Television’s role in American presidential politics is significant; sixty percent of the American people identify television as their sole source of news. Thus, a presidential candidate must do his best to appear favorably in the media. Some scholars have suggested that this involves the creation of an “image” which appeals to the electorate, even to the extent of creating the appearance of a “reality” unsupported by known facts. However, we also suggest that the televisual images generated by the presidential campaign satisfy more that the candidate’s political aspirations, but they also fulfill a social demand for reality’s production. Furthermore, we find that difficulties determining an image’s meaning suggest that its appeal to the electorate is based more on sentiment than its ability to construct a comprehensive, consistent representation of reality. In this paper, the focus will be on the presidential debates and television commercial of the 2004 Presidential election. In order to compare the present with the past, the 2000 presidential election will be used to see tactics. How do the presidents portray themselves? How do the people see the presidents?
Many voters feel they have a good reason to search the media coverage for information about candidates’ personalities. A candidate with a lot of personal charm, who can win the trust and respect of peers and reporters, may have an advantage in a bridging party and issue divisions in Washington. The issues faced by the government can change, and probably will. All presidents’ deal with crises and decisions they did not anticipate. When that happens, presidents are not bound by their pre-election promises, their parties’ platforms, or the commitments of their co-partisans in Congress、but their personal qualities, however – intelligence, likeability and persistence – is more enduring and can be valuable in managing the extraordinary demands of the presidency. Many of the Presidential Commercials aired on television, focuses on mainly 5 topics; Biographical, Children, Commander in Chief, Documentary, Fear, Real people, and Backfire. The issues portrayed in these commercials are as follows; Civil Rights, Corruption, Cost of Living, Taxes, War, and Welfare (West, Darrel M.) The 2004 election will focus on these themes while observing the television advertisements. In the debate sections, how and why the winner won, will be discussed.
Bush won because September 11 has truly changed America and because he accurately reflected America’s resolve that the war on terror has to be won. Not waged. Won. Voters concluded that while Kerry could adequately manage a terrorist attack, it was Bush who was more likely to prevent one. Two key campaign events enhanced Bush’s role as America’s defender and Kerry as weak and indecisive. The first was the swift boat ads. Kerry’s convention performance was effective enough to change a few minds. But the blizzard of TV ads unleashed by the group of Vietnam veterans blanketed the airwaves in swing states and undid whatever benefit the convention provided. True, the swift boat veterans never fully convinced voters that Kerry “betrayed” his country in wartime, but they did raise nagging and unresolved doubts about Kerry’s character and judgment at the very moment that voters had begun to make up their minds. The second key event was the Republican convention itself. Undecided voters swung to Bush because of a powerfully delivered convention speech that was the right balance of domestic agenda and national security, and because he effectively communicated that he was truly a man on an unyielding mission. They heard a president who heard them, understood their concerns, addressed their fears, and made them feel safer and more secure in their homes and in their country. The president stormed out of New York with a double-digit lead that helped him survive the first debate and sustained him through Election Day. It also helped that he had the best one-two consulting punch of this era in Karl Rove and Karen Hughes by his side.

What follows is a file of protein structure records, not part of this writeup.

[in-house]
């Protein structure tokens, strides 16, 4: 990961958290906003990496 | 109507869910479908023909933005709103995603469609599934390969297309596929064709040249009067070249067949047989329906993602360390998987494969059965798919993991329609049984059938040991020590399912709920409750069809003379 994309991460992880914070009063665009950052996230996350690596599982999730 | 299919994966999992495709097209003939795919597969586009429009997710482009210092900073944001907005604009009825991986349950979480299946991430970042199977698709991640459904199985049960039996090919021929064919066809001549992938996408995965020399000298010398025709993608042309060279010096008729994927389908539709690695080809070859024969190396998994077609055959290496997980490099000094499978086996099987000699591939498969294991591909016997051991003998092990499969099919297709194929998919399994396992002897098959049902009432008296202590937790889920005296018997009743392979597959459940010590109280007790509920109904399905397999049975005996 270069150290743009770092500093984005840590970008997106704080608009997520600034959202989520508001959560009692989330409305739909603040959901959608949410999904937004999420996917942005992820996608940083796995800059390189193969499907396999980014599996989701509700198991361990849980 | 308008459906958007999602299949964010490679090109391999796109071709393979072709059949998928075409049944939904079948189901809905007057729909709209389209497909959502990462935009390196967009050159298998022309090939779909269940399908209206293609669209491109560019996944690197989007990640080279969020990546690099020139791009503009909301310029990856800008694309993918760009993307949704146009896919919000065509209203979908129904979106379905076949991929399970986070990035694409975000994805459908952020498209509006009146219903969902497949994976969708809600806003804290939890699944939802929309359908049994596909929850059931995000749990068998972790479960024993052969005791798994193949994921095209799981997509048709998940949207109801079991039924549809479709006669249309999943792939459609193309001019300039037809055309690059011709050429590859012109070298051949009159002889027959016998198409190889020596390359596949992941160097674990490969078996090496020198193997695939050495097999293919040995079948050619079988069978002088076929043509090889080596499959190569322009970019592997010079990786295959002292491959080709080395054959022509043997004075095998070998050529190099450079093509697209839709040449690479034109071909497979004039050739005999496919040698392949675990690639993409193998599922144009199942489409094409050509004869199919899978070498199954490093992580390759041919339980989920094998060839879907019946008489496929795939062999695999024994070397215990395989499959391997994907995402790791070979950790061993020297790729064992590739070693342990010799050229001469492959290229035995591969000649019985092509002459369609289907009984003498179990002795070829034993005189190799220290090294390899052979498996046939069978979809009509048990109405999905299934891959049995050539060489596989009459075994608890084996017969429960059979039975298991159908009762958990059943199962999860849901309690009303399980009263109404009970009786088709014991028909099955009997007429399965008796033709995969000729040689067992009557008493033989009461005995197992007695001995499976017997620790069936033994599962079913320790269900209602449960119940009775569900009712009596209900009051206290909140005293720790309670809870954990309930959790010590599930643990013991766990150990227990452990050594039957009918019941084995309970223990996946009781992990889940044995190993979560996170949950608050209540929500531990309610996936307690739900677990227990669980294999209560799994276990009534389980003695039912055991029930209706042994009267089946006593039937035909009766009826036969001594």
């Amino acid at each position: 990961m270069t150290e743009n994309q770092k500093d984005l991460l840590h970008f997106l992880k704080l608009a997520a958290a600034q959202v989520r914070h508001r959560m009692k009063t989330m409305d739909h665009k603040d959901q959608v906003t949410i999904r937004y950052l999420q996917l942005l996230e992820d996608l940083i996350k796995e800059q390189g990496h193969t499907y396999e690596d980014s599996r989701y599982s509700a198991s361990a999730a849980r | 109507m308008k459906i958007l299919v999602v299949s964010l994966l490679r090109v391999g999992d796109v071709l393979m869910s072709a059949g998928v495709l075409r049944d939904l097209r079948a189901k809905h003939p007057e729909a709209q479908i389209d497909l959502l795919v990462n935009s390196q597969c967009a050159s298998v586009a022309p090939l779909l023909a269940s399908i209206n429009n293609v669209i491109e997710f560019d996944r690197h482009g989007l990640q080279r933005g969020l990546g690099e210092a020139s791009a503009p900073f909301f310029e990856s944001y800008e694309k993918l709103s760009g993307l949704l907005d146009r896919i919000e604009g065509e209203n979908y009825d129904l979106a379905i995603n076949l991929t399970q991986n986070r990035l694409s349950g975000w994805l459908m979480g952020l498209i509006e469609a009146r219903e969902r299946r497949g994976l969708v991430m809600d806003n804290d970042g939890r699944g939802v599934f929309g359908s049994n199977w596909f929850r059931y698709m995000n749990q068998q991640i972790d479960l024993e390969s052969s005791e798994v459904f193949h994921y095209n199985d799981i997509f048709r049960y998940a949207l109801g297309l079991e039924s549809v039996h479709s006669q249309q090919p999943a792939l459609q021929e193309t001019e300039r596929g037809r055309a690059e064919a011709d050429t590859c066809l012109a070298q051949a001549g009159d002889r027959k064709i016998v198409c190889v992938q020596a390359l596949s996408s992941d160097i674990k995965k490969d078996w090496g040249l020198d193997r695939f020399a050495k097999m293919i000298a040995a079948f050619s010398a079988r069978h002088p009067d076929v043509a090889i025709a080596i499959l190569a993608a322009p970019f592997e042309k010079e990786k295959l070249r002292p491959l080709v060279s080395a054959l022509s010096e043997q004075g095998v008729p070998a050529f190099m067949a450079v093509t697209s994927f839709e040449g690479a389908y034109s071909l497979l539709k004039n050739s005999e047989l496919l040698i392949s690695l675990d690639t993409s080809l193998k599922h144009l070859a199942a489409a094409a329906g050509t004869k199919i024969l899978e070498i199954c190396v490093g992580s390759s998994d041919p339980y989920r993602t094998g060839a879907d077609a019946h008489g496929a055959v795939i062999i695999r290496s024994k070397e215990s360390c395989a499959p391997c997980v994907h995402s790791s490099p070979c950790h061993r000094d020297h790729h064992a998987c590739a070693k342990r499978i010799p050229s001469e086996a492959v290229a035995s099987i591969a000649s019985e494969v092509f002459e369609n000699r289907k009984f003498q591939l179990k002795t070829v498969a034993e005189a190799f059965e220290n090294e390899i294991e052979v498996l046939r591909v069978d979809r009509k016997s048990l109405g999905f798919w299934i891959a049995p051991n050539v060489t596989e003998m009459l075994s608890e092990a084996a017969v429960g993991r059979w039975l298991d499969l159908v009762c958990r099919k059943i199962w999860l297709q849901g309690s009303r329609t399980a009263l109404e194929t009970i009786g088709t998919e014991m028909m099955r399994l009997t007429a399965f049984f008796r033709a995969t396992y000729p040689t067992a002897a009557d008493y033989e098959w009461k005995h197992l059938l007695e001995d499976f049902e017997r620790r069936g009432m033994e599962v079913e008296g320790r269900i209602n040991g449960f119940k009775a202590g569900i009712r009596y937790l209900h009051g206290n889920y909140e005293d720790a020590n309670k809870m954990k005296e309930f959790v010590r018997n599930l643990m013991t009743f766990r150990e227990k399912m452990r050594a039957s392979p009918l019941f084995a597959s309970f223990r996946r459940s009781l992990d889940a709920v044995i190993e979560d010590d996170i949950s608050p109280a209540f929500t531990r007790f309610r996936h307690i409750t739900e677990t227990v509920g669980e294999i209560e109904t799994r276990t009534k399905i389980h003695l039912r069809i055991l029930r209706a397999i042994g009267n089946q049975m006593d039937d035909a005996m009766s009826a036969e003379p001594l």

Some will claim that Bush won on Tuesday because he waged a campaign of fear. The exact opposite was the case. Americans turned to him precisely because they saw him as the antidote to that fear. Polling over the past few months and the results on Election Day itself illustrated an essential principle of electoral success: It is no longer enough to say no. Voters need someone who will say yes. Kerry became a symbol for voters opposed to the president’s policies and procedures, but not much else. Conversely, Bush became the vehicle for those who wanted an affirmative, proactive, preventative approach to homeland security. Americans will tell you that it was Bush, and not Kerry, who offered the hope that personal security could be restored. And in this election, hope seemed to be the winner.
When it came to the war on terror, Americans knew where their president stood and exactly what he believed. They simply did not share the same level of confidence in Senator Kerry. The events and aftermath of September 11 may not have changed everything, but they certainly changed the outcome of the 2004 presidential race.